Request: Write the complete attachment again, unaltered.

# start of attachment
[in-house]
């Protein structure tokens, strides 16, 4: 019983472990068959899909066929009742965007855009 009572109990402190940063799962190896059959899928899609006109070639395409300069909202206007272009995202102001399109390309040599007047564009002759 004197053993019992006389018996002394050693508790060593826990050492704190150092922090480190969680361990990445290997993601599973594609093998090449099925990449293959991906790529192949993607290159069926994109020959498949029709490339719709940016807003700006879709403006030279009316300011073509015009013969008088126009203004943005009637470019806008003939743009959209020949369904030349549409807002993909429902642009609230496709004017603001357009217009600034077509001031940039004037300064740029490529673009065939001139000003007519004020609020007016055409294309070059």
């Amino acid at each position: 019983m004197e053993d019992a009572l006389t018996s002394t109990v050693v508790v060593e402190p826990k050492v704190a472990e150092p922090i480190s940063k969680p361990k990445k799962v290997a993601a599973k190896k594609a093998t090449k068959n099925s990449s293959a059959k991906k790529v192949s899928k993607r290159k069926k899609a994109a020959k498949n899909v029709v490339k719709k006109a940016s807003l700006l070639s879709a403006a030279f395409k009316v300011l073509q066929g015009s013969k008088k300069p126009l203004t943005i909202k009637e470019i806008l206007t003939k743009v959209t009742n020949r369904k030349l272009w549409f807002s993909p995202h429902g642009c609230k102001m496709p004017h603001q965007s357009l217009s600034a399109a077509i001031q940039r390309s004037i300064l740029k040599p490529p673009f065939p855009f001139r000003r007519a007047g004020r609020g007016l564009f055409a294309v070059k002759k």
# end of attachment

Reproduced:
[in-house]
């Protein structure tokens, strides 16, 4: 019983472990068959899909066929009742965007855009 009572109990402190940063799962190896059959899928899609006109070639395409300069909202206007272009995202102001399109390309040599007047564009002759 004197053993019992006389018996002394050693508790060593826990050492704190150092922090480190969680361990990445290997993601599973594609093998090449099925990449293959991906790529192949993607290159069926994109020959498949029709490339719709940016807003700006879709403006030279009316300011073509015009013969008088126009203004943005009637470019806008003939743009959209020949369904030349549409807002993909429902642009609230496709004017603001357009217009600034077509001031940039004037300064740029490529673009065939001139000003007519004020609020007016055409294309070059």
């Amino acid at each position: 019983m004197e053993d019992a009572l006389t018996s002394t109990v050693v508790v060593e402190p826990k050492v704190a472990e150092p922090i480190s940063k969680p361990k990445k799962v290997a993601a599973k190896k594609a093998t090449k068959n099925s990449s293959a059959k991906k790529v192949s899928k993607r290159k069926k899609a994109a020959k498949n899909v029709v490339k719709k006109a940016s807003l700006l070639s879709a403006a030279f395409k009316v300011l073509q066929g015009s013969k008088k300069p126009l203004t943005i909202k009637e470019i806008l206007t003939k743009v959209t009742n020949r369904k030349l272009w549409f807002s993909p995202h429902g642009c609230k102001m496709p004017h603001q965007s357009l217009s600034a399109a077509i001031q940039r390309s004037i300064l740029k040599p490529p673009f065939p855009f001139r000003r007519a007047g004020r609020g007016l564009f055409a294309v070059k002759k």